Republicans who had Bobby Jindal pegged as the savior of their party hoped the nation would still be talking about the Louisiana governor’s first national address two days after the fact, but not like this. A headline in today’s New York Times reads “Governor Jindal, rising G.O.P. star, plummets after speech.” The governor also made enemies with the U.S. Geological Survey for his comments questioning the government’s inclusion of funds for volcano monitoring in the recent economic stimulus bill. Several U.S.G.S. researchers have expressed shock that, given Louisiana’s own history with natural disasters, Jindal would take umbrage with routine monitoring for volcanic eruptions. Marianne Guffanti, a volcano researcher at the U.S. Geological Survey, tells CNN , “We don’t throw the money down the crater of the volcano and watch it burn up.” Reached for a response, the governor’s chief of staff, Timmy Teepel, says Jindal stands by the remark. “That was just one example of wasteful spending in the largest government spending bill in history,” he says. “The governor made it clear that we need to grow jobs, not government.”
Jindal also gets blistered in a column from the New York Times ’ Gail Collins, who finds too much irony in the governor’s call for limited spending. Collins writes:
“Louisiana has gotten $130 billion in post-Katrina aid. How is it that the stars of the Republican austerity movement come from the states that suck up the most federal money? Taxpayers in New York send way more to Washington than they get back so more can go to places like Alaska and Louisiana. Which is fine, as long as we don’t have to hear their governors bragging about how the folks who elected them want to keep their tax money to themselves. Of course they do! That’s because they’re living off ours.”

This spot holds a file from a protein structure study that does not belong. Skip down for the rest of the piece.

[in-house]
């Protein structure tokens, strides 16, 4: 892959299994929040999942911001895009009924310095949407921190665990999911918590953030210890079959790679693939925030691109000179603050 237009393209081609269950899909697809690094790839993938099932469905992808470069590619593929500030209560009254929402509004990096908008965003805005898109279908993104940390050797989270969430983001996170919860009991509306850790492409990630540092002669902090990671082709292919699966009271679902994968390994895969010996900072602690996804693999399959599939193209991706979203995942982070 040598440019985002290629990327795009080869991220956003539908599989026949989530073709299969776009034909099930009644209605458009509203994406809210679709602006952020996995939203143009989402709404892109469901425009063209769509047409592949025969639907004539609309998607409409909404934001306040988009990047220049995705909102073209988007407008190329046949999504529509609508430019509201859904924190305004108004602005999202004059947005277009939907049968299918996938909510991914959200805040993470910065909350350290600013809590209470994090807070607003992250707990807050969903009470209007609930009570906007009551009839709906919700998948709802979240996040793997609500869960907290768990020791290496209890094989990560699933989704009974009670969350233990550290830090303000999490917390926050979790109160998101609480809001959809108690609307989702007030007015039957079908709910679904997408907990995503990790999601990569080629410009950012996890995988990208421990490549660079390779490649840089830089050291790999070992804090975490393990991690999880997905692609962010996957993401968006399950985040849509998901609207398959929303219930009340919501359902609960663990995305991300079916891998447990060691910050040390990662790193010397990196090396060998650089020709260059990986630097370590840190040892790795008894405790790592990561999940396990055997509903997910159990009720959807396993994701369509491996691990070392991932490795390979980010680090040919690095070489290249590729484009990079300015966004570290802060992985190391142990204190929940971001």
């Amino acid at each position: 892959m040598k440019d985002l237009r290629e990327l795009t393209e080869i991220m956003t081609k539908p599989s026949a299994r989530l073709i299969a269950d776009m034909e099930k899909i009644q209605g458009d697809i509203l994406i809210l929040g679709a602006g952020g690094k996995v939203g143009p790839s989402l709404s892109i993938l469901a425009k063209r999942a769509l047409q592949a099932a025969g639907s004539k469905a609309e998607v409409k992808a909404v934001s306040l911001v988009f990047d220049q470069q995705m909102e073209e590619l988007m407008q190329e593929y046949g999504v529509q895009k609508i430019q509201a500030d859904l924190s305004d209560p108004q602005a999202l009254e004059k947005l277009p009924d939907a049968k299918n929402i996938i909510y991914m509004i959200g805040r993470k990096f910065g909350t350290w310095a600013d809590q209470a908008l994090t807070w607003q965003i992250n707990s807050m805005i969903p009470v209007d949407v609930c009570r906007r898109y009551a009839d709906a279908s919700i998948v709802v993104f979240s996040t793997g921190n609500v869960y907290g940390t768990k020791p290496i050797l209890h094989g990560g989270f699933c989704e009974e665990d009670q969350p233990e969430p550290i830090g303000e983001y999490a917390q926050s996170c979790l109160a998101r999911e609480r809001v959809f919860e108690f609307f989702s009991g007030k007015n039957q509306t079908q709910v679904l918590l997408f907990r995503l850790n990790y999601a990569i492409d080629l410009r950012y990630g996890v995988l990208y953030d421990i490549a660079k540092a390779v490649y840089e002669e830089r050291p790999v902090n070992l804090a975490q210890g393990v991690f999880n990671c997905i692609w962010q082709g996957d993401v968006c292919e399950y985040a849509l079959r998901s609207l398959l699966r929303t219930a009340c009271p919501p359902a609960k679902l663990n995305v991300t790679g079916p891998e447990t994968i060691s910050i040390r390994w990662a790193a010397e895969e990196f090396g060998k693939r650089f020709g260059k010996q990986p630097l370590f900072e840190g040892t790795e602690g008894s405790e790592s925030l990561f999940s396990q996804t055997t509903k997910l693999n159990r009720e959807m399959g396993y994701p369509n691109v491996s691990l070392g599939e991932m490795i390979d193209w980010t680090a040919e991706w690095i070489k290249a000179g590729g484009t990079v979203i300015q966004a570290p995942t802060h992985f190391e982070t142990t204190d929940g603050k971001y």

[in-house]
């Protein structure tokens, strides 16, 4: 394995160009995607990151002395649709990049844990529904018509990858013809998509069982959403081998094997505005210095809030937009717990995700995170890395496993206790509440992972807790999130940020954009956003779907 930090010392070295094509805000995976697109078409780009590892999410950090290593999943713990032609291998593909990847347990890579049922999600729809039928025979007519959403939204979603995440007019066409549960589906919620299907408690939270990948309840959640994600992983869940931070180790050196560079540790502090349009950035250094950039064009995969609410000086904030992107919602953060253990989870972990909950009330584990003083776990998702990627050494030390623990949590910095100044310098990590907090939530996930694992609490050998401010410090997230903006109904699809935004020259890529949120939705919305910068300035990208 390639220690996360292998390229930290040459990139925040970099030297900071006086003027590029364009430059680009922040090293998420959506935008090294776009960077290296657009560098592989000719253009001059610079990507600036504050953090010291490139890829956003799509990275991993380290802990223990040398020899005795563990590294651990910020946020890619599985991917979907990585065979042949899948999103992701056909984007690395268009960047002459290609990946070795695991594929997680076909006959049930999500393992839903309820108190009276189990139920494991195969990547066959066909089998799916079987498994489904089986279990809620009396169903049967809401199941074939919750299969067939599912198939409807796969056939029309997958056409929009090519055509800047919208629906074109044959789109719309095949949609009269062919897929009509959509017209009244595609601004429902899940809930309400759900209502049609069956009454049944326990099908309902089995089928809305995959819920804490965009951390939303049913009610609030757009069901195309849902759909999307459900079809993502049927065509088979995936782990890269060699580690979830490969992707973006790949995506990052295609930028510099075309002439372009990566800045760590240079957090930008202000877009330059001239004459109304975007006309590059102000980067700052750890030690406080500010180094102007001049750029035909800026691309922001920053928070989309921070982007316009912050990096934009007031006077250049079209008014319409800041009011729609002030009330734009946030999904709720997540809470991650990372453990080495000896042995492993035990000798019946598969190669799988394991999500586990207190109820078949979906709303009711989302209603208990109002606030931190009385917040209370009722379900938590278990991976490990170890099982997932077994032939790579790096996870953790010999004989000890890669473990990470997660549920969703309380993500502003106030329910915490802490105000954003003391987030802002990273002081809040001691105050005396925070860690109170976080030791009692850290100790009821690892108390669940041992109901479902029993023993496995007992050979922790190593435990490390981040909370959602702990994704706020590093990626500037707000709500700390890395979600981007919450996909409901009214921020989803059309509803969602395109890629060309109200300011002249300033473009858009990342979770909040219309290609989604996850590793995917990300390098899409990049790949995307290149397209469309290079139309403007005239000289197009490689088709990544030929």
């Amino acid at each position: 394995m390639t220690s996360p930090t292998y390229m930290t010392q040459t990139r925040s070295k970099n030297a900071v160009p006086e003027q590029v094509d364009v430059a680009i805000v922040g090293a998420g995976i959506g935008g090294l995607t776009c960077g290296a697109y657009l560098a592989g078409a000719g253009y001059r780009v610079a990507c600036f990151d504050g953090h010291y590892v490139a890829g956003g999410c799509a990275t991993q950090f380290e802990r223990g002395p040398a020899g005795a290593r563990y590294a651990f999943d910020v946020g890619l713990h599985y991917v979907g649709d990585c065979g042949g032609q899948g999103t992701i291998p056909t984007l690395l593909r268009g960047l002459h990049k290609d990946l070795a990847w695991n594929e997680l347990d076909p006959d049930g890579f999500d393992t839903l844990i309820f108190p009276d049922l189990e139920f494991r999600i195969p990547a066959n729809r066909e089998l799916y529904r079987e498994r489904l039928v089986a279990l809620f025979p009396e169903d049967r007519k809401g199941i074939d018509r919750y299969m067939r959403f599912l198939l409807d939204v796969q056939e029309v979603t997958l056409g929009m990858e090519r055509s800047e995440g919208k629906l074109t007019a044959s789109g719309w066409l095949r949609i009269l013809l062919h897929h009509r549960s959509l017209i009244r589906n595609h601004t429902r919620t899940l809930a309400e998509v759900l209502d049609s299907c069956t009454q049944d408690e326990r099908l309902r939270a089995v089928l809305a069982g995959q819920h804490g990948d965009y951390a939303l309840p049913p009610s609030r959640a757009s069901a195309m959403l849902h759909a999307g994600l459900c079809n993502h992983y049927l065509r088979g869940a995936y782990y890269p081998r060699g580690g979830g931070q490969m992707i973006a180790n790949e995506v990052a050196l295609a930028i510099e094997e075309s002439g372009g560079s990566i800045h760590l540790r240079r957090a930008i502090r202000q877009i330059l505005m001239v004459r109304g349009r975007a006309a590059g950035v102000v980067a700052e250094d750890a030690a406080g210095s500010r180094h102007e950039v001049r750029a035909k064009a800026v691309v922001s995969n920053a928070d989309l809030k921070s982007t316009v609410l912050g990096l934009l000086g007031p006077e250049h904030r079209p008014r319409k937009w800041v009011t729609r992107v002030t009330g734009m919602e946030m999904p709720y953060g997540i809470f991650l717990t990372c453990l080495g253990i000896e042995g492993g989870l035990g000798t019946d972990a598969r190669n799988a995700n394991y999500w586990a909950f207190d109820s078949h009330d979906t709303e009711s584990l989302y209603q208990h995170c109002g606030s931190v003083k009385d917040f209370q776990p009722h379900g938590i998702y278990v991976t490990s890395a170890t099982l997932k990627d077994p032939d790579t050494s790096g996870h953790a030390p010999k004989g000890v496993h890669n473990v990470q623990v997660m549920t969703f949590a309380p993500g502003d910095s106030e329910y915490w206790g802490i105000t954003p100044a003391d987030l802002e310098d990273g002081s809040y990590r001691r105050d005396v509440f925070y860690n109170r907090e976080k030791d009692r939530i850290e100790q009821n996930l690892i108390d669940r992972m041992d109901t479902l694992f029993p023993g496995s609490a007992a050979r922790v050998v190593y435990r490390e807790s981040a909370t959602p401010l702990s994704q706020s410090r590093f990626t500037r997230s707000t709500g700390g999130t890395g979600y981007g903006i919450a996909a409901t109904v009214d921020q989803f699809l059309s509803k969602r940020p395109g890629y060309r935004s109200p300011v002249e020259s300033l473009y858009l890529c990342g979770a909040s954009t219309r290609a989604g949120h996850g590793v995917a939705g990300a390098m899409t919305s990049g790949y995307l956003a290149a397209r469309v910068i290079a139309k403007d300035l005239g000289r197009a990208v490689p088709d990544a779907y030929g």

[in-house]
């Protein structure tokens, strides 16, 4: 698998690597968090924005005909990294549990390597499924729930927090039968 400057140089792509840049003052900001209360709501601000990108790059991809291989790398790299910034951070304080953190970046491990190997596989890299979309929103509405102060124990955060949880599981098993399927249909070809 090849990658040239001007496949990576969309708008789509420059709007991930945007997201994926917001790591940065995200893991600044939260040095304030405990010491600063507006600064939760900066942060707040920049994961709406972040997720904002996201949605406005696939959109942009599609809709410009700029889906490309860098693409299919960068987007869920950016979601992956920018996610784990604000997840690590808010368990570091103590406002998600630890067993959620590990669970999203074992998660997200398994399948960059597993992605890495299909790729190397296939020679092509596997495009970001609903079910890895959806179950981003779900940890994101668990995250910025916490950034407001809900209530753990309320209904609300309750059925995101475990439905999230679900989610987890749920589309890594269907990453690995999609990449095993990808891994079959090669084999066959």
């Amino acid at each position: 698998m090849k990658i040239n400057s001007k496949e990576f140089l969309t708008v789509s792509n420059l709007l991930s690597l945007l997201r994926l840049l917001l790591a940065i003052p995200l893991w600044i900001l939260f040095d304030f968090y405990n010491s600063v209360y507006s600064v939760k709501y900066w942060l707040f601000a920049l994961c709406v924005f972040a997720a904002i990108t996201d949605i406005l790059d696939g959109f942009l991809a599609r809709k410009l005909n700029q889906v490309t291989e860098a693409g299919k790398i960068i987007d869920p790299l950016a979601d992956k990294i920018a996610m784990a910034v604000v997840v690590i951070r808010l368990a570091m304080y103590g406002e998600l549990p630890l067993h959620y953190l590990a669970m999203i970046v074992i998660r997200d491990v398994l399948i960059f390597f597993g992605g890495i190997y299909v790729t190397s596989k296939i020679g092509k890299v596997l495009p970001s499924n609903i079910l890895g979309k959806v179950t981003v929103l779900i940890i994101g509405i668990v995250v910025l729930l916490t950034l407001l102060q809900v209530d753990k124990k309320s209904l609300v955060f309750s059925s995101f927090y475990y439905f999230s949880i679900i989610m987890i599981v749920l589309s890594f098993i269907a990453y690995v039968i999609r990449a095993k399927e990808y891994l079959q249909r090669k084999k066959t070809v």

If that weren’t enough, Jindal also appears to have his work cut out for him in shaking comparisons to Kenneth the Page, the overzealous intern on the NBC sitcom 30 Rock. A Facebook group titled “Bobby Jindal is Kenneth the Page” already has more than 9,000 members and last night, Jack McBrayer, the actor who plays Kenneth the Page, appeared on Late Night with Jimmy Fallon to attempt to rebut any likeness to Jindal.
David Calhoun and Elizabeth “EB” Brooks are the first two employees of Lafayette Central Park Inc., the nonprofit charged with turning Lafayette Consolidated Government’s 100-acre Johnston Street Horse Farm property into a passive public park. Calhoun was named executive director, and Brooks is director of planning and design.
There will soon be a whole lot of shakin’ going on at Benny’s Sportshack Supplement Depot, a new concept by Opelousas native Benny Nele. Located at 2002 Johnston St., the supplement shop, smoothie bar and café, featuring hot off the press paninis and wraps, plans to open in late May.